Buying real estate in Ecuador is often considered simple by international standards. However, keep in mind that this could implicate difficulty in clearing the proper title of the property and arranging all the final documents.
Attorneys and Real Estate Agents
You should get an attorney to purchase property in Ecuador; they should be fluent in Spanish. All documents will be in Spanish. Your attorney will prepare the legal documents for you to sign. Your attorney is also responsible for researching the property title, making tax payments, and registering the property with the Office of Land Registry after everything has been executed.
You will also have to deal with a notary public. You must sign final legal documents at the office of the notary. A notary in Ecuador is a fully trained attorney, like in much of Latin America.
There are no multiple listing services in Ecuador. Real estate agents work independently from one another. Many are unlicensed, and there are no legal consequences for this. Very few properties for sale have a “for sale” sign, and most people don’t have their properties listed with agents. People can back out of agreements with agents without any legal consequences. Most properties for sale are by the owners, and you’ll have to hear about them by word of mouth. It’s a good idea to have an attorney to investigate a property if you find out about one unofficially.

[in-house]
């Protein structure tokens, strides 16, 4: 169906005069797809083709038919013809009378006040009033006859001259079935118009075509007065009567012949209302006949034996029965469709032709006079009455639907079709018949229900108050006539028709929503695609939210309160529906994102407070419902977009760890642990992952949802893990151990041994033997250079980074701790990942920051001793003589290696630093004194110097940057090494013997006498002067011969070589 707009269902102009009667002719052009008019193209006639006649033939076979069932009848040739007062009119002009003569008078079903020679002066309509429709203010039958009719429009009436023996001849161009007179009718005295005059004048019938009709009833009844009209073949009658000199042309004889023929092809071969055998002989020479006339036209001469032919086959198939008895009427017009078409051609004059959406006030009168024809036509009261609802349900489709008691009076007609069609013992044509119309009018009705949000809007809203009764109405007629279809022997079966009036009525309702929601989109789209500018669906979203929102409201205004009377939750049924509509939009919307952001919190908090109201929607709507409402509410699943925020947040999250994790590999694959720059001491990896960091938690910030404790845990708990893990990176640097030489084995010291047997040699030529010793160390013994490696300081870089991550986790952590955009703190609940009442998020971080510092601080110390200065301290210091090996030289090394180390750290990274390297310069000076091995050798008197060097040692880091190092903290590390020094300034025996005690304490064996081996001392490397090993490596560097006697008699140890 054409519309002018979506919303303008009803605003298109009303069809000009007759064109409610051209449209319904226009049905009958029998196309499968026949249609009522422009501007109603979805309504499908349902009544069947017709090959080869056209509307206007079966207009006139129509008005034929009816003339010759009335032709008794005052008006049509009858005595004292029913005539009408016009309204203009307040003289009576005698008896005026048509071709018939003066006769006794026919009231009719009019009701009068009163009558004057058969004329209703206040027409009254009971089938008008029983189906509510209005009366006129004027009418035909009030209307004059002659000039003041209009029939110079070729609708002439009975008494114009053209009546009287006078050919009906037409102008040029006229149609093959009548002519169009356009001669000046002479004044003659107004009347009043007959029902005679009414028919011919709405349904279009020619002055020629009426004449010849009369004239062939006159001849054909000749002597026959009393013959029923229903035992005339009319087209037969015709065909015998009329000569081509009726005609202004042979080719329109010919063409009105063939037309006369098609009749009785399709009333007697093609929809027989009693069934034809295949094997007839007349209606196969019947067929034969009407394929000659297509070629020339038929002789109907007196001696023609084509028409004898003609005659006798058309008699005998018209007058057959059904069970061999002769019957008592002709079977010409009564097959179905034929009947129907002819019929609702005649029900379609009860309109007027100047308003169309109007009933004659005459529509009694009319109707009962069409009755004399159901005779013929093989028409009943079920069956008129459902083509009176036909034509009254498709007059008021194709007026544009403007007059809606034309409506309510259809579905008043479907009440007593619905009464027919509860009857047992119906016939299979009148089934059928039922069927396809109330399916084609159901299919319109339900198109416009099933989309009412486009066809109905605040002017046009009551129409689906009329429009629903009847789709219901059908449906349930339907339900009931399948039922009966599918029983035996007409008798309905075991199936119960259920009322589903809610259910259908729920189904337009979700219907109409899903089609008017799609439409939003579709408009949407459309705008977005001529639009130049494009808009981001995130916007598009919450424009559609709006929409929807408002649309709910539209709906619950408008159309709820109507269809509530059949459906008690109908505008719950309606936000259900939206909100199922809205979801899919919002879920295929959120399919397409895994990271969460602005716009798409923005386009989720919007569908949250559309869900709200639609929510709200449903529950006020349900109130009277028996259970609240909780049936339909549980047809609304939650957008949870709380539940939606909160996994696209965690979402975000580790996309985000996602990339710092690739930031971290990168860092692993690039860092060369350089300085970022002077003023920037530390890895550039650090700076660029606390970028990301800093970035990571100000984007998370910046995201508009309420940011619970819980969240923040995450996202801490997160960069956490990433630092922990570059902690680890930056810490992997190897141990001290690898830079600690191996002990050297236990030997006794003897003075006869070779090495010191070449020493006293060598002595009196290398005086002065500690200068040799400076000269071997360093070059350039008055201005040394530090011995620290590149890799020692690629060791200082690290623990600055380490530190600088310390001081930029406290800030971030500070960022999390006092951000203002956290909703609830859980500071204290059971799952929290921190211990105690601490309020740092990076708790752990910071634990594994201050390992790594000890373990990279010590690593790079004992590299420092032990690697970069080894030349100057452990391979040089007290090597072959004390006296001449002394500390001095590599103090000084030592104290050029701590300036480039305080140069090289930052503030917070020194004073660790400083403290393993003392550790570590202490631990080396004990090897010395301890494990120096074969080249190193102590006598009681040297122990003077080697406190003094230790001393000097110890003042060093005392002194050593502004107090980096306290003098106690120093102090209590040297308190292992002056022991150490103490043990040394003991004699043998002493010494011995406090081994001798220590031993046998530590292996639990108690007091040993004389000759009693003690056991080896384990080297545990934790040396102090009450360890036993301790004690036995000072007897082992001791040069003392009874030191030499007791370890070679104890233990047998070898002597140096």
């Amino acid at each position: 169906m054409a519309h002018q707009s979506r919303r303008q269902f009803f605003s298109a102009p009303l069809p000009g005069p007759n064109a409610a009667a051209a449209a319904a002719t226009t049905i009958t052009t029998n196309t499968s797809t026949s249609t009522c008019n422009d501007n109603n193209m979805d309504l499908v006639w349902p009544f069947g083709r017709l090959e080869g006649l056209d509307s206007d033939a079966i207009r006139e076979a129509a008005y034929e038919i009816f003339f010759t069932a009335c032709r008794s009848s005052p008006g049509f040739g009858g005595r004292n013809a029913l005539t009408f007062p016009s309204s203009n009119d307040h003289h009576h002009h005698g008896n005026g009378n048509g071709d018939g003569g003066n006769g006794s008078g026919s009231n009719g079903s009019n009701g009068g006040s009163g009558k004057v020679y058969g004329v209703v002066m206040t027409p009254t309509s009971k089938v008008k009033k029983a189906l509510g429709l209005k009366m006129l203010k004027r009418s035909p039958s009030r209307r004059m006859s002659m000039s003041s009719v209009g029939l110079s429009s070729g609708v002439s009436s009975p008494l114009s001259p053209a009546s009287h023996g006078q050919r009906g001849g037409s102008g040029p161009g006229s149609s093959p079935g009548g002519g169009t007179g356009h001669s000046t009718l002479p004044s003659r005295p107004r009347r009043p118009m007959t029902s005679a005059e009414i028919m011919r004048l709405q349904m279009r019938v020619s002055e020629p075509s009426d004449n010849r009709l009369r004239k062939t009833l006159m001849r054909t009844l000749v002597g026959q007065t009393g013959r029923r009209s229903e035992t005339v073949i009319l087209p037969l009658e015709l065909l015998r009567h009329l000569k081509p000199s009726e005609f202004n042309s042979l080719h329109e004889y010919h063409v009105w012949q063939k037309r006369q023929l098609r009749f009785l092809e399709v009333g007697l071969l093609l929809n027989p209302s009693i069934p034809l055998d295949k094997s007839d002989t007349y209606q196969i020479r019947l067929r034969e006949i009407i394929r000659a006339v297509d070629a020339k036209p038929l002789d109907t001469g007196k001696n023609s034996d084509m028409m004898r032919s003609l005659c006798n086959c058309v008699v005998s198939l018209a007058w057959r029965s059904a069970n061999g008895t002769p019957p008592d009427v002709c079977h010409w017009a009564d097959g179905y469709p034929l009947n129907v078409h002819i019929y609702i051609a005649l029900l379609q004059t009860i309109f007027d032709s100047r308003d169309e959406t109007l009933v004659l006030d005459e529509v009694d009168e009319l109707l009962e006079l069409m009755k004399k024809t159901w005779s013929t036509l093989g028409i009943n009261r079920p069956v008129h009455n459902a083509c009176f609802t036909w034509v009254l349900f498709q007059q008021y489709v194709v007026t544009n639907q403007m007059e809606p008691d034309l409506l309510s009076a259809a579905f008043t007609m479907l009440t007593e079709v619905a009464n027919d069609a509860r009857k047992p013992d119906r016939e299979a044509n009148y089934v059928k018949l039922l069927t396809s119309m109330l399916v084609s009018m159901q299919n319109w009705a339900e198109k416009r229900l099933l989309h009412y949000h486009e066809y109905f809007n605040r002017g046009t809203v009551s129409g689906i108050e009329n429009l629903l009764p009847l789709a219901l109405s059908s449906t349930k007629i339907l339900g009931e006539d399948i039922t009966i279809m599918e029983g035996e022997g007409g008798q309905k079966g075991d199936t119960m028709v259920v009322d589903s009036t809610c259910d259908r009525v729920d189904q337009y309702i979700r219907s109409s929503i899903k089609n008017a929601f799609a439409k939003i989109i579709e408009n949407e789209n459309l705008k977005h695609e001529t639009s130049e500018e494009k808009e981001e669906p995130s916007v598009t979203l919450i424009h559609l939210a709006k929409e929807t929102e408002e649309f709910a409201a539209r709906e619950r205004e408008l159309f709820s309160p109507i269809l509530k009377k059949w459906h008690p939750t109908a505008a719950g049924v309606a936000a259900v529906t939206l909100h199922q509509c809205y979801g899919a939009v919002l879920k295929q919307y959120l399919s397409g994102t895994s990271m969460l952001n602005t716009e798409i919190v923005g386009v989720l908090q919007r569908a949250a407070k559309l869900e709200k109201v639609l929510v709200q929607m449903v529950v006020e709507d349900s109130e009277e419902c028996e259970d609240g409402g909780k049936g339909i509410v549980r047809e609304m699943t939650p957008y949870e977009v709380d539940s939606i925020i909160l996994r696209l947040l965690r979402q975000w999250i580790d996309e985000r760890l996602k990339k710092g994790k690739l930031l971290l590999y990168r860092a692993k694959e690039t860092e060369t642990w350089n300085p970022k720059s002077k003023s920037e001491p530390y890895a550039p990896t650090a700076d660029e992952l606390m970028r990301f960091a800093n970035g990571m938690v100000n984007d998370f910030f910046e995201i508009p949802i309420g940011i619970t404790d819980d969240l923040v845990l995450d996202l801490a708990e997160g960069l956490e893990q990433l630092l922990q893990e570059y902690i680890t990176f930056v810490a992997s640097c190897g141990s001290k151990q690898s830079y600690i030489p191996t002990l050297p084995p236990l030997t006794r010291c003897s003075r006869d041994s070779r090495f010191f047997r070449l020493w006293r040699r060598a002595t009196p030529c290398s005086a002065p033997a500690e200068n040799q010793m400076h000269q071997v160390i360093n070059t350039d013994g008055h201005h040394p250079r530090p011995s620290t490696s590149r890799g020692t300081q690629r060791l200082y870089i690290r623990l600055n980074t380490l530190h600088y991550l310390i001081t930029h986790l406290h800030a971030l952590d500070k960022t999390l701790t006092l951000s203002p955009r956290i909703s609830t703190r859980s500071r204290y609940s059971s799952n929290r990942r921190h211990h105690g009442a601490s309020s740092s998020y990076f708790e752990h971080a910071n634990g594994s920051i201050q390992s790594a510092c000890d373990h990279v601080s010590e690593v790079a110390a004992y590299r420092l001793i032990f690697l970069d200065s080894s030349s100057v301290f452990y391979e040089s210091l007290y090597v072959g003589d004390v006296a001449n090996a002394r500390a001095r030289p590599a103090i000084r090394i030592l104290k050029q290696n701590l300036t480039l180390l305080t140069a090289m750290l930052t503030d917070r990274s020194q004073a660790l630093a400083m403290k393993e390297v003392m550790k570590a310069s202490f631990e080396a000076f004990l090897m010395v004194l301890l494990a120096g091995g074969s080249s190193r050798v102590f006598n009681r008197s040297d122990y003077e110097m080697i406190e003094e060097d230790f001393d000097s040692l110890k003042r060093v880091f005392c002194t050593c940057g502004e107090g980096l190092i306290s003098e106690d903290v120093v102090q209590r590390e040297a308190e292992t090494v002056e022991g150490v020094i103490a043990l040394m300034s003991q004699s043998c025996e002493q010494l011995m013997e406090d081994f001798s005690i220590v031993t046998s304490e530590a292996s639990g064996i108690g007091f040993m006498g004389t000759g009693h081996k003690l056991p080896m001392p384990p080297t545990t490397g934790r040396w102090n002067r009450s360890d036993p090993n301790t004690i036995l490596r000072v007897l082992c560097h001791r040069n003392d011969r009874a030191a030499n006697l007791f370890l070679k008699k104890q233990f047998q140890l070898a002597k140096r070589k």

Rules, Regulations and Restrictions
Before signing any legal documents, you should complete all inspections of your prospective property. It is very difficult to get any deposits back after you sign a document, even if the reasons are legitimate.
Keep in mind that not everything in Ecuador is solid and official. Real estate prices could fluctuate daily.
First, you should decide on a property, and then make an offer. After you make an offer, your attorney is then responsible for preparing a Promesa de Compra-Venta, which is a legal document for a promise to buy. This document outlines the price of the property, the closing dates and any penalties. You will usually then have to pay 10% of your purchase after you sign this document.
After both parties have signed and there are no further complications, the Promesa de Compra-Venta can be dismissed, and replaced by the Compra-Venta, the proper closing document. This document is signed at a notary’s office and any outstanding money is then paid to the seller. You will also have to pay notary fees.
After the Compra-Venta is signed, your attorney must then take care of some bureaucratic processes. They will perform research and registration to put the property in your name. They will also present two notarized copies of the final Compra-Venta to the Office of Land Registry. The Office will keep a copy, and then you will receive the other copy, which counts as the official deed. You’ll have to pay some closing costs, which is usually around 1.5% of the purchase price.